The Pocket magazine of classic and polite literature. [Continued as] The Pocket magazine

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Página 57 - Peace, peace ! he is not dead, he doth not sleep ! He hath awakened from the dream of life. 'Tis we who, lost in stormy visions, keep With phantoms an unprofitable strife, And in mad trance strike with our spirit's knife Invulnerable nothings. We decay Like corpses in a charnel ; fear and grief Convulse us and consume us day by day, And cold hopes swarm like worms within our living clay. He has outsoared the shadow of our night...
Página 190 - ... but the dove found no rest for the sole of her foot, and she returned unto him into the ark...
Página 275 - The stars are forth, the moon above the tops Of the snow-shining mountains. — Beautiful ! I linger yet with Nature, for the night Hath been to me a more familiar face Than that of man; and in her starry shade Of dim and solitary loveliness, I learn'd the language of another world.
Página 113 - That, as I am a Christian faithful man, I would not spend another such a night, Though 'twere to buy a world of happy days : So full of dismal terror was the time.
Página 129 - Oh! laughingly My little brothers round the warm hearth crowd, Our home-fire blazes broad, and bright, and high, And the roof rings with voices light and loud: Spare me awhile! raise up my drooping brow! I am content to die — but, oh! not now!
Página 244 - OH ! beautiful thou art, Thou sculpture-like and stately River-Queen ! Crowning the depths, as with the light serene Of a pure heart. Bright lily of the wave ! Rising in fearless grace with every swell, Thou seem'st as if a spirit meekly brave Dwelt in thy cell...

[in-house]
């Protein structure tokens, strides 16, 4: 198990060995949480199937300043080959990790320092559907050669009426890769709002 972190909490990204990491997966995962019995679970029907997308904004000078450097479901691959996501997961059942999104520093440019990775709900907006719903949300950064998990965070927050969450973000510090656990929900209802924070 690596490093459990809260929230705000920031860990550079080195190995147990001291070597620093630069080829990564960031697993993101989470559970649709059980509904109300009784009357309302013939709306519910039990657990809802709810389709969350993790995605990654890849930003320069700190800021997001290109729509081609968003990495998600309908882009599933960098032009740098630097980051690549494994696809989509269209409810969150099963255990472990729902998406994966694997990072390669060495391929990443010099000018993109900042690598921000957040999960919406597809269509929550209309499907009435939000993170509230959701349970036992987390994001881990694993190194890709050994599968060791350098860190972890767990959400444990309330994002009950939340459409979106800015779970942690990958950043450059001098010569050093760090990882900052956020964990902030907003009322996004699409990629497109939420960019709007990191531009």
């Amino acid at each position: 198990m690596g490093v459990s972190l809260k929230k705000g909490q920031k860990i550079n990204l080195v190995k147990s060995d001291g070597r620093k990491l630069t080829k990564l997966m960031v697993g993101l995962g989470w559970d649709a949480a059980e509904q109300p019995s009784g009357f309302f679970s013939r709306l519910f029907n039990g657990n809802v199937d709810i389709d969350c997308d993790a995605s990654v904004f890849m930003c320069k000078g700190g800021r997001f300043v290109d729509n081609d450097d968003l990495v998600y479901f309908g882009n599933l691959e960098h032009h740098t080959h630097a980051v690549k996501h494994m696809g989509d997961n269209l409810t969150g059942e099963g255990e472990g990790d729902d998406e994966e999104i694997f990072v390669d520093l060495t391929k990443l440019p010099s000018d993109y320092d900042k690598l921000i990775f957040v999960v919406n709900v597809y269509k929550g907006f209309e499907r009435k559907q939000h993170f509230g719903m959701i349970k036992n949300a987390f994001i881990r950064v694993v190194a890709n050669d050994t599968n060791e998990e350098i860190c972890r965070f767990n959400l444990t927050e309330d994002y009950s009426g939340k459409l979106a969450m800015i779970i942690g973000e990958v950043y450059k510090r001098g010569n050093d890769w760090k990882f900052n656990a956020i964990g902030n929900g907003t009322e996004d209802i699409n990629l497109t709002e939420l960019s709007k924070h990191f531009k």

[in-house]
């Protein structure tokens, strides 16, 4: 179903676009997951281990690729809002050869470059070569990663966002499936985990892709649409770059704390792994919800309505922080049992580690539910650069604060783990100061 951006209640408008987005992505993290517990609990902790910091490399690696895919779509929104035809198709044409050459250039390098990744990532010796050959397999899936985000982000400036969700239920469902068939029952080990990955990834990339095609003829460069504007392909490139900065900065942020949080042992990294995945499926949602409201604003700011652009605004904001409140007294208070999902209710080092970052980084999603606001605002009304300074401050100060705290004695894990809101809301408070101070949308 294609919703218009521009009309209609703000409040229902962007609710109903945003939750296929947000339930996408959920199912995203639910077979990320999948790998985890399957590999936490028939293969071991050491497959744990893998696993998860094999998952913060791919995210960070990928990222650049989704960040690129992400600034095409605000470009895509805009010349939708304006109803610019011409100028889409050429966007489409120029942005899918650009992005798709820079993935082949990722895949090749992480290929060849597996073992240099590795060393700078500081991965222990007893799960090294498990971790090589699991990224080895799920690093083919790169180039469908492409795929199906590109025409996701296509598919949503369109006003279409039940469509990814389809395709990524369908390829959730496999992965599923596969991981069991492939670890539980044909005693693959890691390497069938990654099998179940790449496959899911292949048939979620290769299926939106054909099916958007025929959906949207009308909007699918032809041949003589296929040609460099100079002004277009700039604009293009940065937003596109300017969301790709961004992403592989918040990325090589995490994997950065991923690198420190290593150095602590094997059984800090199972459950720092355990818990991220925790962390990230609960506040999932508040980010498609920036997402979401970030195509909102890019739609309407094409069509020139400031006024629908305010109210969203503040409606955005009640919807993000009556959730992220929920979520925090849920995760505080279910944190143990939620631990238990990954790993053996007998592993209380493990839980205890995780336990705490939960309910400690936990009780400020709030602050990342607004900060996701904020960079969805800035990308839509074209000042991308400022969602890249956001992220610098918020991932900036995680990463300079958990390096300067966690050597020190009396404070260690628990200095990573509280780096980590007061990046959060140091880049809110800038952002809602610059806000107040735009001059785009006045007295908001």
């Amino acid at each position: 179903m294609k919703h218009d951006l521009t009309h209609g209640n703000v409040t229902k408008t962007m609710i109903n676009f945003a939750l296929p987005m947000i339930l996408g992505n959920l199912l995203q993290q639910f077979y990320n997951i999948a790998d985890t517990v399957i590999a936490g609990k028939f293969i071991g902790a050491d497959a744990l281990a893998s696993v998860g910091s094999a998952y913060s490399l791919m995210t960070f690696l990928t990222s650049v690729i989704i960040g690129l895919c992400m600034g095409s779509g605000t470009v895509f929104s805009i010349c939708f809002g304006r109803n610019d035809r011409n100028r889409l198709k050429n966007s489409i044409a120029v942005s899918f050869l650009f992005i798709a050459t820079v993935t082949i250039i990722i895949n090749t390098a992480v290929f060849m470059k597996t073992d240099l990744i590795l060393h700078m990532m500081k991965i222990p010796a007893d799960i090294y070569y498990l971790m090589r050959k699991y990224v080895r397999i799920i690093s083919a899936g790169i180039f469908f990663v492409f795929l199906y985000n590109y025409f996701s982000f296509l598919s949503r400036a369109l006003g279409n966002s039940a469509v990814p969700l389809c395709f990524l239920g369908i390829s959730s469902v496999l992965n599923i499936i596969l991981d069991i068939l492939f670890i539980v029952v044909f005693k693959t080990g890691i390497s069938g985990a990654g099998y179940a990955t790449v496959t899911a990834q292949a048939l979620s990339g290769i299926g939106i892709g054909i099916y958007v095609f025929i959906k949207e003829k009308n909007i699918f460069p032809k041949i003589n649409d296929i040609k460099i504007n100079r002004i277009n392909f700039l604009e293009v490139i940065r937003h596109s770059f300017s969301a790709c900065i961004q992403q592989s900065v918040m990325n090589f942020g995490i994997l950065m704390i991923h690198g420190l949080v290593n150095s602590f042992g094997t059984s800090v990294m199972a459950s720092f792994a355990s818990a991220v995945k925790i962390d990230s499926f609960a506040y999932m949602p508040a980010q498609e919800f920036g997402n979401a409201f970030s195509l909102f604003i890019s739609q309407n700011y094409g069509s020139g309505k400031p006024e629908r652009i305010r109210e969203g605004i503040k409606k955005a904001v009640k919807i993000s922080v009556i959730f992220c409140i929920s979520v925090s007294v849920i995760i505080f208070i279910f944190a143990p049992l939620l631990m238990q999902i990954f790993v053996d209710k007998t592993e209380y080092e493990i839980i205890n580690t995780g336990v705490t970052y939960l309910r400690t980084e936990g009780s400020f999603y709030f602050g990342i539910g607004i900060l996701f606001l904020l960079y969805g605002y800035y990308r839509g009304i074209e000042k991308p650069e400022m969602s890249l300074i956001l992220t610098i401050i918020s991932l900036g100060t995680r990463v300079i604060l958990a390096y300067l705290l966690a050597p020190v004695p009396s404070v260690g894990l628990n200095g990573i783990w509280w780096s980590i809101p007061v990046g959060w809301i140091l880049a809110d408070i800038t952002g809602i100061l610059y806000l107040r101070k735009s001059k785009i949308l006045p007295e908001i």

Página 179 - And whereas the Laws of England are the birthright of the people thereof, and all the Kings and Queens, who shall ascend the Throne of this realm, ought to administer the Government of the same according to the said laws, and all their officers and ministers ought to serve them respectively according to the same...
Página 129 - Summer is gone ; and autumn's soberer hues Tint the ripe fruits, and gild the waving corn ; The huntsman swift the flying game pursues, Shouts the halloo ! and winds his eager horn. " Spare me awhile, to wander forth and gaze On the broad meadows, and the quiet stream, To watch in silence while the evening rays Slant through the fading trees with ruddy gleam ! Cooler the breezes play around my brow ; I am content to die, — but oh ! not now...
Página 222 - He hung his head ; each nobler aim And hope and feeling, which had slept From boyhood's hour, that instant came Fresh o'er him, and he wept — he wept ! Blest tears of soul-felt penitence ! In whose benign, redeeming flow Is felt the first, the only sense Of guiltless joy that guilt can know.
Página 236 - The hoary fool, who many days Has struggled with continued sorrow, Renews his hope, and blindly lays The desperate bet upon to-morrow. To-morrow comes ; 'tis noon, 'tis night ; This day like all the former flies : Yet on he runs, to seek delight To-morrow, till to-night he dies.

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